Topic Progress:

Maximizing net reach as starting point is multiple interpretable. When indeed can we talk about our aim to reach as many potential customers as we can?

In short:

  1. Per individual media type and – with some effort – in cross media campaigns;
  2. Long term growth, influencing base line sales;
  3. Mid- and short term growth, aimed at volume results;

 

(1) Using media types and titles to reach the market

Not surprisingly (and very important to understand) is that in media usage the ‘purchase curves’ apply too. Media have few heavy users and many light users and the curves have the same shape as with other products and services.

  • In mass media this means we need to focus at channels and time slots in which we reach the most net (unique) media users by one placement (ad served). This is what we call prime time for TV and daytime for Radio. Higher cost per placement indeed, but much lower cost per effect;
  • In online media this means that frequency capping helps out to limit contact distribution and we are able to look for id’s we have not yet reached;
  • However, most advertisers apply crossmedia campaigns in order to realize their goals. That’s when issues arise. Every mass medium has its own reach currency, not comparable to each other. Online has closed networks and heaps of inventory and no sufficient means to actually follow real people in their complete online behaviour – set aside all bots dand alleged fraud.

In short, building net reach over multiple media types can only be done by best guesses, sometimes supported by special studies that are frank and honest about their own biases.

 

(2,3) Using media types and titles to achieve behavioural change

Most advertisers aim to influence behaviour of groups of people, short and long term. Every marketer knows we defined a funnel and rates for the number of people that convert from one stage to the next (conversion rates).

The hierarchy of effects is an important concept to understand. Sponteanous brand awareness never can be higher than aided brand awareness. You can not have more people with intent than people knowing your brand. Brand effects are effected by communications and will influence conversion rates within the hierarchy of the funnel. Important is that behavioural brand effects are often the hardest to move, often placed at the end of the funnel.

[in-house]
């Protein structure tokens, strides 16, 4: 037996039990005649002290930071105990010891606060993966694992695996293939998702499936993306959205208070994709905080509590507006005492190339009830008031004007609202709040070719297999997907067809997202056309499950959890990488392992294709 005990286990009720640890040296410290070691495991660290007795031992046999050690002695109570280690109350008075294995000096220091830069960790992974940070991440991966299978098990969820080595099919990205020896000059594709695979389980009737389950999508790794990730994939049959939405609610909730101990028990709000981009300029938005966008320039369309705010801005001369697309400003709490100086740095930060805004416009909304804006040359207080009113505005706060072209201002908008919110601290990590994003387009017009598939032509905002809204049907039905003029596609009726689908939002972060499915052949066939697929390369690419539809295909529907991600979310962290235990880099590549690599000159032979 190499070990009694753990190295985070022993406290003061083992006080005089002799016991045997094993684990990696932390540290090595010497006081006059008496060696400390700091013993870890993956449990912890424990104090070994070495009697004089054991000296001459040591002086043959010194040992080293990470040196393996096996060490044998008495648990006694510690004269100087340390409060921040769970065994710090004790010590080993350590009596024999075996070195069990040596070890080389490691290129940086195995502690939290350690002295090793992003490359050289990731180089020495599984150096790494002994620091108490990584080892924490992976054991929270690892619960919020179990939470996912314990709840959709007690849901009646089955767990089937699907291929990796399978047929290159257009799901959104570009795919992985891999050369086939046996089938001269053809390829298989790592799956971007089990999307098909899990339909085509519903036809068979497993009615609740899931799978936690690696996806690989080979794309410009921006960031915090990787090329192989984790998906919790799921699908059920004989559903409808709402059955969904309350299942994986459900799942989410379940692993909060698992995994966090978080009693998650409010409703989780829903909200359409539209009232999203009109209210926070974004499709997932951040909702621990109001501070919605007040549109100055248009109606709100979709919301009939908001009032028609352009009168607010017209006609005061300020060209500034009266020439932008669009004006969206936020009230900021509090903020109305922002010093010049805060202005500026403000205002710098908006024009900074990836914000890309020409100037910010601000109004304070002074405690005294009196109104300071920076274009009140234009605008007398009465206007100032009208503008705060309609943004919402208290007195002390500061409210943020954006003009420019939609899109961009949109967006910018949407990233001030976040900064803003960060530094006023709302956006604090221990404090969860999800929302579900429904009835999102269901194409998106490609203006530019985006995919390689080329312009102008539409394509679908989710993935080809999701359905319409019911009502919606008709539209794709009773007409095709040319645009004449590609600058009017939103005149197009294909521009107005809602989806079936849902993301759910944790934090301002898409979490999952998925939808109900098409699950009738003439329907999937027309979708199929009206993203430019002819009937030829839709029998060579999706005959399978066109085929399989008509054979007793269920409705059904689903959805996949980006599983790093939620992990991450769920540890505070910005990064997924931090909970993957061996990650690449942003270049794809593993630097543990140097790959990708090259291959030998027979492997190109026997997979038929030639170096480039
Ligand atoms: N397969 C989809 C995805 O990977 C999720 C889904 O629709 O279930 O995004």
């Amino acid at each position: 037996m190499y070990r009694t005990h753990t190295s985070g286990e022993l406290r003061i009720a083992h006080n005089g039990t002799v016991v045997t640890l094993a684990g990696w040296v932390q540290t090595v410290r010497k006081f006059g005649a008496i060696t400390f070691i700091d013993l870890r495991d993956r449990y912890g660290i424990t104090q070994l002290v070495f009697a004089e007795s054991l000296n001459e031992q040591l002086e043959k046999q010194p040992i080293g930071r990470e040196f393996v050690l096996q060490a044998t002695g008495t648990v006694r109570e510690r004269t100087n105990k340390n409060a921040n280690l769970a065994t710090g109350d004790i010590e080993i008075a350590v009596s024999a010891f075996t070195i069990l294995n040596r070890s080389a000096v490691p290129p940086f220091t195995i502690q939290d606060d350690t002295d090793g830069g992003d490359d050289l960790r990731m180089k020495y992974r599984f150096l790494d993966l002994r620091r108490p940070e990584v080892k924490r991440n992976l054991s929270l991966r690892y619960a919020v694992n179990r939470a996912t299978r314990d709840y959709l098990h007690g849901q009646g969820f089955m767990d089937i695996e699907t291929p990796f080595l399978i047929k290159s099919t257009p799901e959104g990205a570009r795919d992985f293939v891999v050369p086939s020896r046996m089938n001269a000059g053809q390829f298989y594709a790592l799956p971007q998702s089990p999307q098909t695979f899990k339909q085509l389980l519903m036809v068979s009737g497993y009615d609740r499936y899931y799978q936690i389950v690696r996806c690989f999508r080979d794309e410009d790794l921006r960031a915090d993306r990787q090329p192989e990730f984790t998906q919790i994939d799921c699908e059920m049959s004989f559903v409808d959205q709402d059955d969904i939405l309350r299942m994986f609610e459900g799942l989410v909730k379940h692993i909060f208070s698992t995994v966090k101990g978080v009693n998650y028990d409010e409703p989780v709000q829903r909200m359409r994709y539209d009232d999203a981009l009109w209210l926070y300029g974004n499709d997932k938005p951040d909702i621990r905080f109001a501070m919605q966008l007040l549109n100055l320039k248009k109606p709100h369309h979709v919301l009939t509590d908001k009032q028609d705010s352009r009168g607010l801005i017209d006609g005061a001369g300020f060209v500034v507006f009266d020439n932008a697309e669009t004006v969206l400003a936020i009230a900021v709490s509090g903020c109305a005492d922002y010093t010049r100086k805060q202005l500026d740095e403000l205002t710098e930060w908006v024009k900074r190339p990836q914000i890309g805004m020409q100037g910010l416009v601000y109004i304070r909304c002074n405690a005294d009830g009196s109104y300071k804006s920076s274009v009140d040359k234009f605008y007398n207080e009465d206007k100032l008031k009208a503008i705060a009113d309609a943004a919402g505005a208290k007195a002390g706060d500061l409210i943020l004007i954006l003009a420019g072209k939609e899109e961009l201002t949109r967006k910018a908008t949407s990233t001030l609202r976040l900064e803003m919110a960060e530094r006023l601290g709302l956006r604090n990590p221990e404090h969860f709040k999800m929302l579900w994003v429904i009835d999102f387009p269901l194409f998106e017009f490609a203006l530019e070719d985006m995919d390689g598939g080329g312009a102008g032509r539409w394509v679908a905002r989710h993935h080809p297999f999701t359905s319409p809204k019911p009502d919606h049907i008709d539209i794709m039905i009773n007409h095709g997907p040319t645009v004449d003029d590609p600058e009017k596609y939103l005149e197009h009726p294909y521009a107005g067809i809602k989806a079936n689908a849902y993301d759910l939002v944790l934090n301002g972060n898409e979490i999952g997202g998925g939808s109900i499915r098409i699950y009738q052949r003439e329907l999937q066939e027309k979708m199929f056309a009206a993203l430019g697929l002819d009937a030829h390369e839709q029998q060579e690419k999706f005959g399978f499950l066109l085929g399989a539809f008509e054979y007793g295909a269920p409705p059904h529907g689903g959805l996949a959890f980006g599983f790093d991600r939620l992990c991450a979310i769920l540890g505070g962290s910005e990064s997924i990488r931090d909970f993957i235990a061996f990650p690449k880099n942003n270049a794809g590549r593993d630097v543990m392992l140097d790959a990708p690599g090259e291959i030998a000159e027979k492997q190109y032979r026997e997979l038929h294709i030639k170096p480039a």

Maximizing net reach can serve different goals of a campaign:

  • A long term effect of for example a continuous reach approach will be a slight lift up of baseline sales. This effect may take six months to three years to occur. Continuous net reach is expensive and often comes with light media pressure over time, i.e. a dripping strategy;
  • For the mid- and short-term we often want to reach the markets for more immediate volume driven results. Media pressure is higher, reaching the market with a higher contact frequency. Important to understand is that effects of these campaigns are not linear.

 

Possible effect scenarios for mid- and short-term campaigns:

  • Nothing happens. Assuming you have top advertising and creative performance..
    • Your campaign did not realize enough media pressure (reach and contacts), it has no cut through;
    • Your campaign touched the ceiling of the desired behaviour, it reached its saturation point;
  • Behaviour changes later. You expected changes to happen sooner but these happened at the end or even after the campaign – there was a substantial delay;
  • Behaviour continues. All pressure is gone and we are still going strong. Maybe we don’t need to campaign, our brand is invincible. The danger of decay, which most often happens slowly. But when the relapse kicks in, it is often too late because many customers changed routines already (often light users leave first).

 

 

A car advertiser I worked for wanted to invest in radio for continuous reach to build the brand. At the same time we were all curious what this media presence would do for driving intent and site traffic in the short term. After experimenting and calcutating for a few months we found the optimum in radio advertising for the brand to drive intent. It was related to the ‘steady’ number of potential buyers that enter the market on a weekly basis and use online in their orientation. Too much reach and contacts or too little reach and contacts both would mean ‘waste’ (resp. saturation or no cut through). In the end we estimated the optimum for radio spend for brand and intent as simultaneous effect.